There are many ways to finance your PhD program, including fellowships, assistantships, awards and student loans.
Fellowships are a type of scholarship that is usually only available to graduate students in masters and PhD programs. Students who receive fellowships are known as fellows. Fellows are typically awarded financial resources to pursue research in a particular field of knowledge.
Most fellowships are based on a student's academic merit and their research interests. These funding opportunities are highly competitive and very prestigious. Fellowships are most often associated with your university, your department or an independent scholarly organization. Every fellowship has different application criteria as well as a different way of providing funding. For example, some fellowships give students monthly funding for several years while others provide a 1-time award in a lump sum.
Applying for fellowships is similar to applying for PhD programs. You should give yourself at least 6 months to gather the application materials, which often include personal statements and letters of recommendation. Because fellowships are so competitive, you should apply to as many as possible rather than just 1 or 2.
Although it is possible to win a fellowship for your study in an online PhD program, it is highly unlikely. Fellowships look for students who have outstanding academic records and online PhD program are usually not viewed as favorably as PhD programs at a traditional schools.
The 2 most common types of assistantships available to PhD candidates are research assistantships and teaching assistantships. Research assistants work on research projects with faculty members in their department, and they are not usually required to teach. Teaching assistants work with students in classrooms, labs or discussion sections. They might also help professors grade tests and term papers or prepare their lecture materials for undergraduate students.
Research and teaching assistants are almost always offered through the department in which you study. In some cases, you may be qualified to teach or research in an interdisciplinary department. In exchange for your work, you may receive a direct salary or simply a tuition waiver. If you plan to become a university researcher or professor, these assistantships will also provide you with valuable experience.
Because research and teaching assistantships almost always require you to work on campus, these types of opportunities are not usually available to online PhD students. If you plan to work as a university researcher or lecturer after you finish your PhD, you should strongly consider attending a traditional brick-and-mortar PhD program.
Awards and Prizes
Awards and prizes also provide financial support for graduate students who demonstrate strong academic abilities. However, unlike scholarships or fellowships, there is usually no application for an award or prize. Rather, they are awarded to students who have completed outstanding projects or scholarly articles.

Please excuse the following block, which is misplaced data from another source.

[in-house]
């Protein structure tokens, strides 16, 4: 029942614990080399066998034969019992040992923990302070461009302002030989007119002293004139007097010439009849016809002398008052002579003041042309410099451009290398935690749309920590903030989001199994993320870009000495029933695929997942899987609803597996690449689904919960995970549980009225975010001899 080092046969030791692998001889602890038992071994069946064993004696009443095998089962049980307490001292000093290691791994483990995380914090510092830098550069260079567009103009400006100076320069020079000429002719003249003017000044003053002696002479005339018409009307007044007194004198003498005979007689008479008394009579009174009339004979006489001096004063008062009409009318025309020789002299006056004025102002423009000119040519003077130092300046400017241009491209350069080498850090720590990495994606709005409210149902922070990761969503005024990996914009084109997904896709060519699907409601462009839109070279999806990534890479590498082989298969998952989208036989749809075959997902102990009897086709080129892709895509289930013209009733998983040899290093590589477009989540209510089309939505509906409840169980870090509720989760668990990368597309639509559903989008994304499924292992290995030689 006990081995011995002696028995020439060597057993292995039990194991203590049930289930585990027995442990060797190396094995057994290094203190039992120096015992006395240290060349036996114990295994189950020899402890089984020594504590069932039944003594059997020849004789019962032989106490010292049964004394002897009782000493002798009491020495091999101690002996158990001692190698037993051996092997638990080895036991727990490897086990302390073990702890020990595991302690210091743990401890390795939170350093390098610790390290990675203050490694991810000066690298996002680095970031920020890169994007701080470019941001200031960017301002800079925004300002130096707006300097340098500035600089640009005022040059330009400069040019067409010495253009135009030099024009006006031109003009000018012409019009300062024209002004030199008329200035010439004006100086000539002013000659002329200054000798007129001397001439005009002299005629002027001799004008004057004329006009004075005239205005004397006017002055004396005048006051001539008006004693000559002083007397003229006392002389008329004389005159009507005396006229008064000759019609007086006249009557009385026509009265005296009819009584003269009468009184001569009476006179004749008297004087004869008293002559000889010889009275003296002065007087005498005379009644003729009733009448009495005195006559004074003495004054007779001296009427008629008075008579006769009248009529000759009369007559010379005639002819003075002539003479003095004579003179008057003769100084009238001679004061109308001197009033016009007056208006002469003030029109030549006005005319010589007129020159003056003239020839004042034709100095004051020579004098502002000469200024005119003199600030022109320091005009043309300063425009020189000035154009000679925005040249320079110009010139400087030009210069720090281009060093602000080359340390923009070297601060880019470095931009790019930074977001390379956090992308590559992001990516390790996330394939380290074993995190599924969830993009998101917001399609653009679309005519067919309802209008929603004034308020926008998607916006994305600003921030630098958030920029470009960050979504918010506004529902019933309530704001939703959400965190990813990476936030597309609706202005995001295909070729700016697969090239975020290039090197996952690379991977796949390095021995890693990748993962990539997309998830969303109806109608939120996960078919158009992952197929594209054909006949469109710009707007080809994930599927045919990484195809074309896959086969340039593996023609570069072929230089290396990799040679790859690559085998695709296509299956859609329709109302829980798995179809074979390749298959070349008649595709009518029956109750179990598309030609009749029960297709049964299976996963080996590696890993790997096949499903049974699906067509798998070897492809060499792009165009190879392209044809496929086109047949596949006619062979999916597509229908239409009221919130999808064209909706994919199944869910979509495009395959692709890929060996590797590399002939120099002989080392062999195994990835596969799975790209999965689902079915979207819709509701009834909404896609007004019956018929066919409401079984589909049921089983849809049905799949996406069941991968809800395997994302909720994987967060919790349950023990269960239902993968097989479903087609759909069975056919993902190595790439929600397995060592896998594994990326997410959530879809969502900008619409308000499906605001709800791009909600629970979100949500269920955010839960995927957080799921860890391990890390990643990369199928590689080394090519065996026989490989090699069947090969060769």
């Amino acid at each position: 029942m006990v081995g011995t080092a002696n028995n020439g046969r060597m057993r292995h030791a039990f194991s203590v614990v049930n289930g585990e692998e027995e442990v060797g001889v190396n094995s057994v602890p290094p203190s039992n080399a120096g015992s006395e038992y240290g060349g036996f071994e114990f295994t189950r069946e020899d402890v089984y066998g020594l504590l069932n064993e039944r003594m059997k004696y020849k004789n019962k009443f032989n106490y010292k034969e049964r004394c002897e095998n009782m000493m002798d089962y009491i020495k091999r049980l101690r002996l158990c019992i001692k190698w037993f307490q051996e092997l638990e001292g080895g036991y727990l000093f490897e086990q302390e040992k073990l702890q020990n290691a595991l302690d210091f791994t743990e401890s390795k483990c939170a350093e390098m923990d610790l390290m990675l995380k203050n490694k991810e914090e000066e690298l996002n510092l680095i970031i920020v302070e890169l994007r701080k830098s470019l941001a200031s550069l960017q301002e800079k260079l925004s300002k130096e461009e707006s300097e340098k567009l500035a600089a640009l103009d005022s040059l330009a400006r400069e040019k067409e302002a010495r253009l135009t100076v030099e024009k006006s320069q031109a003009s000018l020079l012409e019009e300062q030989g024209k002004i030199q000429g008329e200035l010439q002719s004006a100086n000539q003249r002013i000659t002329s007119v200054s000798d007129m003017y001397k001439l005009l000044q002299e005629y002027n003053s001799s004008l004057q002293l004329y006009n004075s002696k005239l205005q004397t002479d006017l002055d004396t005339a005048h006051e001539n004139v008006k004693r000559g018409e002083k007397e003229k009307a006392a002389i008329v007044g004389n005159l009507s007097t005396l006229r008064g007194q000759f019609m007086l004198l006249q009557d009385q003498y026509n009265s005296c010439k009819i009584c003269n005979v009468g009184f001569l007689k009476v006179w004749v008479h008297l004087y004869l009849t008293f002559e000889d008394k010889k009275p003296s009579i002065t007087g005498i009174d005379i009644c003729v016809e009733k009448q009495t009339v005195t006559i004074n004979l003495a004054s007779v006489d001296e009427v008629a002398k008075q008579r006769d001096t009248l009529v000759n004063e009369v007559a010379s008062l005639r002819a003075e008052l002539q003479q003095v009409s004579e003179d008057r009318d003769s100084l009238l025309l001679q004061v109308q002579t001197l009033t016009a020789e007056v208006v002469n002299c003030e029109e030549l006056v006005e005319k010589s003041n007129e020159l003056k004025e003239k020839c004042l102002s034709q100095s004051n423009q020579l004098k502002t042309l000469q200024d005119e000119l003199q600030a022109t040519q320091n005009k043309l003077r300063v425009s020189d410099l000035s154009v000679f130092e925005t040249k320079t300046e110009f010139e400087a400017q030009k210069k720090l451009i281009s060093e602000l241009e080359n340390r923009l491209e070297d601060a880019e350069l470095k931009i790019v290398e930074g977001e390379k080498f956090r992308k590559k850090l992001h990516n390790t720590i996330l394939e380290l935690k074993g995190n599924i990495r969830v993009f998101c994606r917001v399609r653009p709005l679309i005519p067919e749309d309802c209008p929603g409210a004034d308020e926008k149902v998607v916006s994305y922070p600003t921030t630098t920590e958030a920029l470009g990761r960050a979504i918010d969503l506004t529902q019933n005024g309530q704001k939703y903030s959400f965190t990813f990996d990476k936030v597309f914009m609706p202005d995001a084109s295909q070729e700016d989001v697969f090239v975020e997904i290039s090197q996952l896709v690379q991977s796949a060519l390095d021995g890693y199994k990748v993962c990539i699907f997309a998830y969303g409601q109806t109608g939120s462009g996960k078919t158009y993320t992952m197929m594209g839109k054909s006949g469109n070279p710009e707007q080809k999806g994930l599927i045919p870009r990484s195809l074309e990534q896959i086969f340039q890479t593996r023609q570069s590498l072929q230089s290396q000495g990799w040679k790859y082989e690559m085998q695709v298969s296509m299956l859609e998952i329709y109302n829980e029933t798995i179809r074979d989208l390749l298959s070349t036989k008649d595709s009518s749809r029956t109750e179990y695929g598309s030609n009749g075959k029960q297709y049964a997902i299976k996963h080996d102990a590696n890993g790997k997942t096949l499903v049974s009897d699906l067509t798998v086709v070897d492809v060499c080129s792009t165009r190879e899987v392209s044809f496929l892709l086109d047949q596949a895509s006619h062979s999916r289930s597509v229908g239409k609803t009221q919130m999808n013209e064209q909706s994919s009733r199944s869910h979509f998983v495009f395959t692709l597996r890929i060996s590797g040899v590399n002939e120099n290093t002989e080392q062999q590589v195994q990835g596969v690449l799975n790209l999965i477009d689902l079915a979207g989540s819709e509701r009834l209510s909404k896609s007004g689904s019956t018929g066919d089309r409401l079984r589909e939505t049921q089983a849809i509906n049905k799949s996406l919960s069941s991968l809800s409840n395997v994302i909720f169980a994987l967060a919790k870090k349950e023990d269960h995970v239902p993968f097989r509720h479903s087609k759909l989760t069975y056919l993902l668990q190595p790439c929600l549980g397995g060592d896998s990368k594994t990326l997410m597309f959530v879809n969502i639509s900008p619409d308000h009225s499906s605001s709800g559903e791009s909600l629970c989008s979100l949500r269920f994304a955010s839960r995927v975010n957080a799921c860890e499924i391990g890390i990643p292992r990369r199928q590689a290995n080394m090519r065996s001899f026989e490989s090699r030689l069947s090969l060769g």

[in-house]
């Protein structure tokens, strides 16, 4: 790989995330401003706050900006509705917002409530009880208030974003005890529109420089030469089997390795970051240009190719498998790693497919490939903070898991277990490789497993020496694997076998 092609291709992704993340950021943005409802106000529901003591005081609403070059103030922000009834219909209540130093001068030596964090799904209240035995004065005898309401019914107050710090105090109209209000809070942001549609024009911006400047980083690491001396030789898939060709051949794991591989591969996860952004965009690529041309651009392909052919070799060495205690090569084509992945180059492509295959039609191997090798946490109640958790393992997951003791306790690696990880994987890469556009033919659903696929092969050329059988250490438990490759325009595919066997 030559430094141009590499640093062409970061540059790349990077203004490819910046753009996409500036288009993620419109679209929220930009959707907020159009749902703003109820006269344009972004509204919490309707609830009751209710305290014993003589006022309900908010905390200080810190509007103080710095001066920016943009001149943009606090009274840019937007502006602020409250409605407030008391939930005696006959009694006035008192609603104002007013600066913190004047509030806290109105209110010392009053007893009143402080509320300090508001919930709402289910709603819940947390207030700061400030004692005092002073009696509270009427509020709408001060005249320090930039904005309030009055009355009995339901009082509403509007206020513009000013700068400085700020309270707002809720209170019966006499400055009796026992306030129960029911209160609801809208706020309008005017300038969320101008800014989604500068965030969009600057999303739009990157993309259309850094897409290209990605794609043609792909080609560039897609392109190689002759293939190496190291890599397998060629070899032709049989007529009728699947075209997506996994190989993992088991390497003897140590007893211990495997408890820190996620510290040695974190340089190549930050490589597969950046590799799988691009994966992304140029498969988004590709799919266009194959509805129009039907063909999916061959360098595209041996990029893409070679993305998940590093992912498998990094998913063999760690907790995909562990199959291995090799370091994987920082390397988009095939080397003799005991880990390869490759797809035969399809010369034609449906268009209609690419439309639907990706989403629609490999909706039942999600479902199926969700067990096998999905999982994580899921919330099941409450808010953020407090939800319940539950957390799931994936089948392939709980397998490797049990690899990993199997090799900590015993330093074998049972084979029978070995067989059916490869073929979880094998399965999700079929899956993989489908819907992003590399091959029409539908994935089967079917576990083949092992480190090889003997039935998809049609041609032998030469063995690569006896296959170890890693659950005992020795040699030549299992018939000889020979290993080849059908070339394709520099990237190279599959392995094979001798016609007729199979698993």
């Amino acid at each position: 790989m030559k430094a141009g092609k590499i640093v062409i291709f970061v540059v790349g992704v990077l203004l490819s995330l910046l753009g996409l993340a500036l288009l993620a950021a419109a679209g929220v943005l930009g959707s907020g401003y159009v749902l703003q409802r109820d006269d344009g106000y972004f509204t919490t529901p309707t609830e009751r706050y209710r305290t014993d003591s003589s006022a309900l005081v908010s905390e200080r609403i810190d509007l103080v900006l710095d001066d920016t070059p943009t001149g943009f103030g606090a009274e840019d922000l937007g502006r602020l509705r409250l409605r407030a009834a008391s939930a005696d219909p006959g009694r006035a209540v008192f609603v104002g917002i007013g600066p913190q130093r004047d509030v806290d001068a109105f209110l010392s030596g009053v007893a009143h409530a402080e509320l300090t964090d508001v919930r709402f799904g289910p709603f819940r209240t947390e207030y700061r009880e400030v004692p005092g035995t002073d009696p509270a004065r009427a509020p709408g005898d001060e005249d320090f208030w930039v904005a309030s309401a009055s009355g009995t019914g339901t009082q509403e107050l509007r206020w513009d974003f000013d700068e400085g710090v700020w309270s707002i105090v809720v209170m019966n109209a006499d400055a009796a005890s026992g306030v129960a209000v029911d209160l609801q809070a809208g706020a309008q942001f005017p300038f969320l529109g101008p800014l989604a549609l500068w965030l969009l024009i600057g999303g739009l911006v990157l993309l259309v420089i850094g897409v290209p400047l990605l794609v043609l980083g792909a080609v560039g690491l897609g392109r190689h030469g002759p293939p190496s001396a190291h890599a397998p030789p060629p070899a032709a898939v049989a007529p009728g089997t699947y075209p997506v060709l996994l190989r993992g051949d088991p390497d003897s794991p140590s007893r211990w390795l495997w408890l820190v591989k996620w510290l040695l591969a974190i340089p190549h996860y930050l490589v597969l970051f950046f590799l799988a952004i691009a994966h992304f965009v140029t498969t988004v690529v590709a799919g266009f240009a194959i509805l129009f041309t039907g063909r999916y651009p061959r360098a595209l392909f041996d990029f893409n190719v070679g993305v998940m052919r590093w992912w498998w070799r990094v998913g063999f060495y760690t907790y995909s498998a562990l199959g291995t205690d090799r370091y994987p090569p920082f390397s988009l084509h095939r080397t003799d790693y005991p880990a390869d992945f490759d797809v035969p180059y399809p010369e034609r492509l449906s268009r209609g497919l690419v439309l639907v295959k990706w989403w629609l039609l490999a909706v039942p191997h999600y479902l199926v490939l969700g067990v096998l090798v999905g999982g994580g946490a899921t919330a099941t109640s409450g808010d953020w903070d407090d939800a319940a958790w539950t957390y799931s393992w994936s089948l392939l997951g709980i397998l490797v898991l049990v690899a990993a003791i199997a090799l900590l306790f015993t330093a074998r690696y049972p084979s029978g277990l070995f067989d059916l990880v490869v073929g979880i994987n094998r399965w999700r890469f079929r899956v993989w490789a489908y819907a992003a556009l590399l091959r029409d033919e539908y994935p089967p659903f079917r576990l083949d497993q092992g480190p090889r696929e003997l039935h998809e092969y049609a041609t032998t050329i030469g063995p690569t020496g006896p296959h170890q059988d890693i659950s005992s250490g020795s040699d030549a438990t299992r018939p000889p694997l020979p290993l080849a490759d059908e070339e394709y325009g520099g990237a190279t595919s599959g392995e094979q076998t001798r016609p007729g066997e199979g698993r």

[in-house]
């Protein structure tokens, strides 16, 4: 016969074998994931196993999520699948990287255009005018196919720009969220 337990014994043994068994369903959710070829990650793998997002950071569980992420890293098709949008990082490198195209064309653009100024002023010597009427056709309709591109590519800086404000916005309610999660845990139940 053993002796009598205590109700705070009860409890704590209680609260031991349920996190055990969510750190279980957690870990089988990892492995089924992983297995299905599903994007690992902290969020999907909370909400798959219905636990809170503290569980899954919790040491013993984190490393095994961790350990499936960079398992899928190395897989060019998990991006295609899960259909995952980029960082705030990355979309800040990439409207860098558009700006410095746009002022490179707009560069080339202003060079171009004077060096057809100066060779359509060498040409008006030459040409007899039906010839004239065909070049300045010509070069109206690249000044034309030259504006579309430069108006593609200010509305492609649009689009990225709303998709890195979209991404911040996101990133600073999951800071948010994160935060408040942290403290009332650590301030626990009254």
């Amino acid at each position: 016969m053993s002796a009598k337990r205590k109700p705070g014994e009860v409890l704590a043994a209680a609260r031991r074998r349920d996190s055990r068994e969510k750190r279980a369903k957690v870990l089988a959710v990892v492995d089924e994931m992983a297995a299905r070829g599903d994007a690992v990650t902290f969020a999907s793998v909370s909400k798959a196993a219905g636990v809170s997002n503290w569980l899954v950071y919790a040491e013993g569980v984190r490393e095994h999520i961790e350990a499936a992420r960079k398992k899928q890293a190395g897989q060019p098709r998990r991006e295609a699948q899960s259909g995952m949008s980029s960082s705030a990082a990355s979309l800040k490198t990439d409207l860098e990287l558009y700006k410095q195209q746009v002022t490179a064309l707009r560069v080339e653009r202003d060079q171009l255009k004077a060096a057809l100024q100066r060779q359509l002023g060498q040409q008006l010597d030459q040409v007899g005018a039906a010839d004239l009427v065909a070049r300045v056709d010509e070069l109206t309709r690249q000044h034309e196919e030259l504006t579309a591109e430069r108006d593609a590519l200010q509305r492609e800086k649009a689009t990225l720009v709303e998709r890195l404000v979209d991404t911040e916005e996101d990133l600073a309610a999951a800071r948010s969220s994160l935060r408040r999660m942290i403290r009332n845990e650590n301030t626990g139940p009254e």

Since there is no application for awards and prizes, a professor must usually recommend your article or project to committee. Academic awards and prizes are a great way to strengthen your resume. However, they are usually relatively small amounts of money, and you should not rely on them to be a significant source of funding for your PhD program.
Although it is best to find funding for your PhD that you do not have to repay, you may need to use student loans to help cover the cost of your doctorate degree. Student loans are available from the federal government or from private lending institutions.
Federal Education Loans
In order to qualify for federal education loans, you must be enrolled in a PhD program that is offered by an accredited institution. Only accredited schools are allowed to distribute federal financial aid to their students. Many online programs are also accredited, especially if online programs that are offered by traditional universities. If you are enrolled in 1 of their PhD programs, you can take out student loans from the federal government. There are several types of federal student loans available to PhD candidates:
These loans are available to graduate students and are not need-based. Additionally, Stafford loans do not require you to undergo a credit check. Until recently, there were both subsidized and unsubsidized Stafford loans. Subsidized Stafford loans do not accrue interest until after you complete your studies. However, beginning in July 2012, all Stafford loans will be unsubsidized.
As a PhD candidate, you are eligible for PLUS loans. Like Stafford loans, PLUS loans are backed by the federal government. However, PLUS loans are usually only available to the parents of students and are therefore not directly disbursed to you. PLUS loans have a fixed interest rate of 7.9%. In order to be eligible, both you and your parents may have to undergo a credit check.
Most students prefer federal education loans they usually have caps on their interest rates and offer more flexible options for repayment periods, graduated repayment and income based repayment plans. For detailed information about federal education loans, visit the U.S. Department of Education’s federal student aid website.
Private Education Loans
You can also take out education loans from private lending institutions like banks or credit unions. However, private loans require you to undergo a credit check and often have fluctuating interest rates during your repayment period. You should think carefully before you take out private education loans to fund your PhD.